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Ionescu, Irina (2012): Characterization of Neuropeptide S (NPS) in view of its potential as a novel anxiolytic therapy for anxiety disorders. Dissertation, LMU München: Faculty of Biology
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Abstract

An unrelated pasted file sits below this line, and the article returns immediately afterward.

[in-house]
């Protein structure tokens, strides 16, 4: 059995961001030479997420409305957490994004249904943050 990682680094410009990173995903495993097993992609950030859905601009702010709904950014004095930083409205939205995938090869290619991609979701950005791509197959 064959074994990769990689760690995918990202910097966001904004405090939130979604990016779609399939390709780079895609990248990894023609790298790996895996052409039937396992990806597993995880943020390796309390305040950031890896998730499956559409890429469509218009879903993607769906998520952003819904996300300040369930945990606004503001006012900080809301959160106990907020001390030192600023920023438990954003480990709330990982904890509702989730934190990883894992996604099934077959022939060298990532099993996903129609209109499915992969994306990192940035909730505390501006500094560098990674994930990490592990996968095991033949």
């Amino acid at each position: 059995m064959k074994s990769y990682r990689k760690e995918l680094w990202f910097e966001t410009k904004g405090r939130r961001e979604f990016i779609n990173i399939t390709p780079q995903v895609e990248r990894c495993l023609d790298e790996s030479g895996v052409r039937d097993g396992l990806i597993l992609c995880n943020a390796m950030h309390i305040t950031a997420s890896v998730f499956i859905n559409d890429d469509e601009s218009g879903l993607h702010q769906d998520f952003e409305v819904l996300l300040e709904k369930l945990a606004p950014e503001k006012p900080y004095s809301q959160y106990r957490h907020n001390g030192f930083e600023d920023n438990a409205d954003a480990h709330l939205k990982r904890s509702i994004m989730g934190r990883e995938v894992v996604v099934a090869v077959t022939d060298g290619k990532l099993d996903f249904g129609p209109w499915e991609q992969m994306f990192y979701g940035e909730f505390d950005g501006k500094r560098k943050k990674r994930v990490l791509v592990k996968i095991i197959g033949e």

Anxiety disorders, such as posttraumatic stress disorder (PTSD), are characterized by a high prevalence and debilitating symptoms. However, the current first-line treatment for these conditions, which consists of selective serotonin reuptake inhibitors (SSRIs) and cognitive behavioral therapy, alongside symptomatic treatment with benzodiazepines, does not represent by far a functional solution for all affected patients. Therefore, identifying and characterizing novel candidates for alternative anxiolytic therapies are a crucial focus of psychiatric and neurobiological research. This study focuses on Neuropeptide S (NPS), a newly identified endogenous neuropeptide that has been shown to exert strong anxiolytic effects upon intracerebral injection in rodents. In an approach that combines basic research with incipient clinically relevant application, novel mechanisms and brain targets of NPS-mediated anxiolytic effects were identified, and a noninvasive application procedure also applicable in patients, namely the intranasal administration, was established for the first time for NPS in mouse models. In a first step, the feasibility of intranasal NPS delivery was established in mice using fluorophore-coupled NPS to allow intracerebral tracking. This method permitted for the first time tracking of intranasally applied substances within the brain at a single-cell resolution. These results not only proved the applicability of intranasal NPS administration in the mouse, but also allowed identification and characterization of hitherto undescribed cerebral NPS target cells, which were shown to be most likely exclusively neurons. Moreover, specific uptake of fluorescently labeled NPS in the hippocampus provided the first direct evidence linking this brain region, a well-known major player in the regulation of fear expression, to the NPS circuitry. Further investigation into the functional role of the hippocampus in NPS-elicited anxiolytic effects revealed that local microinjections of NPS into the ventral CA1 (vCA1) region are sufficient to elicit anxiolysis in C57BL6/N mice on the elevated plus maze (EPM). In a second step, behavioral and molecular effects of intranasal NPS treatment were characterized in C57BL/6N mice. Intranasal application of NPS was shown here to produce anxiolytic effects similar to those described by others after intracerebral injection. This finding represents the basis for the implementation of a future NPS-based therapy via nasal sprays in patients suffering from anxiety disorders. Furthermore, the molecular effects of NPS treatment on cerebral protein expression were examined here for the first time. This research led to identification of novel downstream targets of NPS-mediated regulation in the hippocampus and the prefrontal cortex. These new targets include proteins involved in the glutamatergic system and in synaptic plasticity, both of which are known to be dysregulated in anxiety disorders. Finally, the effects of intranasal NPS treatment, hitherto described only in non-pathological animal models, were examined for the first time in mouse models of anxiety disorders, namely the high anxiety behavior (HAB) mice and a mouse model of PTSD. In HAB mice, NPS treatment elicited anxiolytic effects similar to those observed in C57BL/6N mice. In the mouse model of PTSD, NPS counteracted disease-related changes in expression levels of hippocampal synaptic proteins. To sum up, this work expands the current state-of-knowledge concerning the molecular and mechanistic background of NPS-mediated anxiolysis by characterizing the role of the hippocampus in the NPS circuitry and by identifying novel downstream targets of NPS. The data on anxiolytic effects of intranasal NPS treatment especially in mouse models of anxiety disorders furthermore establishes the therapeutic potential of NPS as a novel anxiolytic treatment.